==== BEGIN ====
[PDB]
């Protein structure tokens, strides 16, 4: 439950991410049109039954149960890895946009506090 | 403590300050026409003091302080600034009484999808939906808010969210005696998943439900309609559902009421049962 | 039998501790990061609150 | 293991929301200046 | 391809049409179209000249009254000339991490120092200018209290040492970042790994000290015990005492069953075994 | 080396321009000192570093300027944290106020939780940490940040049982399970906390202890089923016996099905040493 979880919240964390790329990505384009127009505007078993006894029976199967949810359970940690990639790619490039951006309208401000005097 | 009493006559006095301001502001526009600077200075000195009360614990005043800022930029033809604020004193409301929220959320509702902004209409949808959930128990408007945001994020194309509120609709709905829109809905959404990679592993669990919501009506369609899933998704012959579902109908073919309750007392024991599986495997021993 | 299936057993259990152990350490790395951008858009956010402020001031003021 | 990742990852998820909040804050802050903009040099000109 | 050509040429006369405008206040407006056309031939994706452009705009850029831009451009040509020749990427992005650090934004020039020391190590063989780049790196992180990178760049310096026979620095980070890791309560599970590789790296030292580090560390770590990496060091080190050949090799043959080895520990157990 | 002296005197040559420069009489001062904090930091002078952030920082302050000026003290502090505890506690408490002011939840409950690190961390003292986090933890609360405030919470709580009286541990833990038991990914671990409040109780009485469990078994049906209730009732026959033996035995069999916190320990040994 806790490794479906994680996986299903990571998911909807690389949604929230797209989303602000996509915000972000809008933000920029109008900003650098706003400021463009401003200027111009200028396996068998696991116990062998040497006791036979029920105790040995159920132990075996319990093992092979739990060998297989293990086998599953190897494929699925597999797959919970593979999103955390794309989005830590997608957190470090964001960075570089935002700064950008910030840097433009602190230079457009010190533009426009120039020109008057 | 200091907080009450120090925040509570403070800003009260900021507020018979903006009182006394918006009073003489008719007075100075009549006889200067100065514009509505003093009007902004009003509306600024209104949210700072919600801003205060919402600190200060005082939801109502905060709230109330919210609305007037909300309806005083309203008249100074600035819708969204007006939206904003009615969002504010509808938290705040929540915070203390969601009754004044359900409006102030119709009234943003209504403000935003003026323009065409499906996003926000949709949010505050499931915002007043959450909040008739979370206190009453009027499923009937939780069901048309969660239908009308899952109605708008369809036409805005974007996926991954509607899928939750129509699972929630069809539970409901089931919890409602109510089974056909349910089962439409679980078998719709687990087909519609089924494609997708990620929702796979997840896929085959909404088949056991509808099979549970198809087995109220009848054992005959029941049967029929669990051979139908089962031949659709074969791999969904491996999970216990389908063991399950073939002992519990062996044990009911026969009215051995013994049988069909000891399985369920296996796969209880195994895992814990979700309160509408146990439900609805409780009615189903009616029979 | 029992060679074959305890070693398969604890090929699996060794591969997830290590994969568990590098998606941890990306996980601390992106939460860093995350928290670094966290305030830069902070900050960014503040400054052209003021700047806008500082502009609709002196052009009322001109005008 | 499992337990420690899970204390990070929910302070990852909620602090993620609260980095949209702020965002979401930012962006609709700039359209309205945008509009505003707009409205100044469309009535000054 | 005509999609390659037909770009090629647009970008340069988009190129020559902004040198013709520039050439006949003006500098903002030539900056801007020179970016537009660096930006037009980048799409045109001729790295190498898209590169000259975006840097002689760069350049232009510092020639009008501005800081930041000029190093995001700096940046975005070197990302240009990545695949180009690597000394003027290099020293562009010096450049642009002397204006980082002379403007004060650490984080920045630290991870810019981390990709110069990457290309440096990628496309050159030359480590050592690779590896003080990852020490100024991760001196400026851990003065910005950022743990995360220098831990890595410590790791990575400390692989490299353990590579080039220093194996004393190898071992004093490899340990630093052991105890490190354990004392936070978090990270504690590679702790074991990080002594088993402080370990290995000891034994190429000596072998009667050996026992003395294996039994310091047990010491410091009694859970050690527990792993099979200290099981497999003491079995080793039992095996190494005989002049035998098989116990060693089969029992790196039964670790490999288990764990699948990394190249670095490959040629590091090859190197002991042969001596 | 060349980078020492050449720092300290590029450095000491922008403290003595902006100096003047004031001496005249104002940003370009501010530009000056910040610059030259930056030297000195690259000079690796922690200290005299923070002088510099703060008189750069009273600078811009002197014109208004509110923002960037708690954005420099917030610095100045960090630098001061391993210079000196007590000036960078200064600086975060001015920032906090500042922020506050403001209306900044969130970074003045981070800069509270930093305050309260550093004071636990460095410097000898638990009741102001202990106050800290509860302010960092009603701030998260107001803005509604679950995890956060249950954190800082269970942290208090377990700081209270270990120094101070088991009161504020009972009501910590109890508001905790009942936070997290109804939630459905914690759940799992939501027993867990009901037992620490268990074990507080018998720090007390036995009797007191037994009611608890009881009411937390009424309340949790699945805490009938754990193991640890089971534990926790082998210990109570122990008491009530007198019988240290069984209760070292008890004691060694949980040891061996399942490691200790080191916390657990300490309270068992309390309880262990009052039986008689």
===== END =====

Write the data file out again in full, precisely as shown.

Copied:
[PDB]
């Protein structure tokens, strides 16, 4: 439950991410049109039954149960890895946009506090 | 403590300050026409003091302080600034009484999808939906808010969210005696998943439900309609559902009421049962 | 039998501790990061609150 | 293991929301200046 | 391809049409179209000249009254000339991490120092200018209290040492970042790994000290015990005492069953075994 | 080396321009000192570093300027944290106020939780940490940040049982399970906390202890089923016996099905040493 979880919240964390790329990505384009127009505007078993006894029976199967949810359970940690990639790619490039951006309208401000005097 | 009493006559006095301001502001526009600077200075000195009360614990005043800022930029033809604020004193409301929220959320509702902004209409949808959930128990408007945001994020194309509120609709709905829109809905959404990679592993669990919501009506369609899933998704012959579902109908073919309750007392024991599986495997021993 | 299936057993259990152990350490790395951008858009956010402020001031003021 | 990742990852998820909040804050802050903009040099000109 | 050509040429006369405008206040407006056309031939994706452009705009850029831009451009040509020749990427992005650090934004020039020391190590063989780049790196992180990178760049310096026979620095980070890791309560599970590789790296030292580090560390770590990496060091080190050949090799043959080895520990157990 | 002296005197040559420069009489001062904090930091002078952030920082302050000026003290502090505890506690408490002011939840409950690190961390003292986090933890609360405030919470709580009286541990833990038991990914671990409040109780009485469990078994049906209730009732026959033996035995069999916190320990040994 806790490794479906994680996986299903990571998911909807690389949604929230797209989303602000996509915000972000809008933000920029109008900003650098706003400021463009401003200027111009200028396996068998696991116990062998040497006791036979029920105790040995159920132990075996319990093992092979739990060998297989293990086998599953190897494929699925597999797959919970593979999103955390794309989005830590997608957190470090964001960075570089935002700064950008910030840097433009602190230079457009010190533009426009120039020109008057 | 200091907080009450120090925040509570403070800003009260900021507020018979903006009182006394918006009073003489008719007075100075009549006889200067100065514009509505003093009007902004009003509306600024209104949210700072919600801003205060919402600190200060005082939801109502905060709230109330919210609305007037909300309806005083309203008249100074600035819708969204007006939206904003009615969002504010509808938290705040929540915070203390969601009754004044359900409006102030119709009234943003209504403000935003003026323009065409499906996003926000949709949010505050499931915002007043959450909040008739979370206190009453009027499923009937939780069901048309969660239908009308899952109605708008369809036409805005974007996926991954509607899928939750129509699972929630069809539970409901089931919890409602109510089974056909349910089962439409679980078998719709687990087909519609089924494609997708990620929702796979997840896929085959909404088949056991509808099979549970198809087995109220009848054992005959029941049967029929669990051979139908089962031949659709074969791999969904491996999970216990389908063991399950073939002992519990062996044990009911026969009215051995013994049988069909000891399985369920296996796969209880195994895992814990979700309160509408146990439900609805409780009615189903009616029979 | 029992060679074959305890070693398969604890090929699996060794591969997830290590994969568990590098998606941890990306996980601390992106939460860093995350928290670094966290305030830069902070900050960014503040400054052209003021700047806008500082502009609709002196052009009322001109005008 | 499992337990420690899970204390990070929910302070990852909620602090993620609260980095949209702020965002979401930012962006609709700039359209309205945008509009505003707009409205100044469309009535000054 | 005509999609390659037909770009090629647009970008340069988009190129020559902004040198013709520039050439006949003006500098903002030539900056801007020179970016537009660096930006037009980048799409045109001729790295190498898209590169000259975006840097002689760069350049232009510092020639009008501005800081930041000029190093995001700096940046975005070197990302240009990545695949180009690597000394003027290099020293562009010096450049642009002397204006980082002379403007004060650490984080920045630290991870810019981390990709110069990457290309440096990628496309050159030359480590050592690779590896003080990852020490100024991760001196400026851990003065910005950022743990995360220098831990890595410590790791990575400390692989490299353990590579080039220093194996004393190898071992004093490899340990630093052991105890490190354990004392936070978090990270504690590679702790074991990080002594088993402080370990290995000891034994190429000596072998009667050996026992003395294996039994310091047990010491410091009694859970050690527990792993099979200290099981497999003491079995080793039992095996190494005989002049035998098989116990060693089969029992790196039964670790490999288990764990699948990394190249670095490959040629590091090859190197002991042969001596 | 060349980078020492050449720092300290590029450095000491922008403290003595902006100096003047004031001496005249104002940003370009501010530009000056910040610059030259930056030297000195690259000079690796922690200290005299923070002088510099703060008189750069009273600078811009002197014109208004509110923002960037708690954005420099917030610095100045960090630098001061391993210079000196007590000036960078200064600086975060001015920032906090500042922020506050403001209306900044969130970074003045981070800069509270930093305050309260550093004071636990460095410097000898638990009741102001202990106050800290509860302010960092009603701030998260107001803005509604679950995890956060249950954190800082269970942290208090377990700081209270270990120094101070088991009161504020009972009501910590109890508001905790009942936070997290109804939630459905914690759940799992939501027993867990009901037992620490268990074990507080018998720090007390036995009797007191037994009611608890009881009411937390009424309340949790699945805490009938754990193991640890089971534990926790082998210990109570122990008491009530007198019988240290069984209760070292008890004691060694949980040891061996399942490691200790080191916390657990300490309270068992309390309880262990009052039986008689």